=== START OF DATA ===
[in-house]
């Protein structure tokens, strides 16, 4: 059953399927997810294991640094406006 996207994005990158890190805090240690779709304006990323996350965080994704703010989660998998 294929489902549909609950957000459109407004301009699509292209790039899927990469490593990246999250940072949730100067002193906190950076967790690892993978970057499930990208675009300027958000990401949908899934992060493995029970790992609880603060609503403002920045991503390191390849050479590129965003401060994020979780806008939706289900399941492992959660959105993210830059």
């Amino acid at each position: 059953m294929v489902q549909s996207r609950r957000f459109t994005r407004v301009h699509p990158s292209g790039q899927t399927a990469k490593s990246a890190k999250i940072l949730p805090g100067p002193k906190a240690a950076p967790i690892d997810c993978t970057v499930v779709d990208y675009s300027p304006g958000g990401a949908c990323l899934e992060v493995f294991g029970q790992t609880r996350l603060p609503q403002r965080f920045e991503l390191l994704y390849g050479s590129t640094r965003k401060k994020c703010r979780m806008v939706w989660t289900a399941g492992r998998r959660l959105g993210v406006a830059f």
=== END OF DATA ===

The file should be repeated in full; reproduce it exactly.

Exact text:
[in-house]
């Protein structure tokens, strides 16, 4: 059953399927997810294991640094406006 996207994005990158890190805090240690779709304006990323996350965080994704703010989660998998 294929489902549909609950957000459109407004301009699509292209790039899927990469490593990246999250940072949730100067002193906190950076967790690892993978970057499930990208675009300027958000990401949908899934992060493995029970790992609880603060609503403002920045991503390191390849050479590129965003401060994020979780806008939706289900399941492992959660959105993210830059």
């Amino acid at each position: 059953m294929v489902q549909s996207r609950r957000f459109t994005r407004v301009h699509p990158s292209g790039q899927t399927a990469k490593s990246a890190k999250i940072l949730p805090g100067p002193k906190a240690a950076p967790i690892d997810c993978t970057v499930v779709d990208y675009s300027p304006g958000g990401a949908c990323l899934e992060v493995f294991g029970q790992t609880r996350l603060p609503q403002r965080f920045e991503l390191l994704y390849g050479s590129t640094r965003k401060k994020c703010r979780m806008v939706w989660t289900a399941g492992r998998r959660l959105g993210v406006a830059f």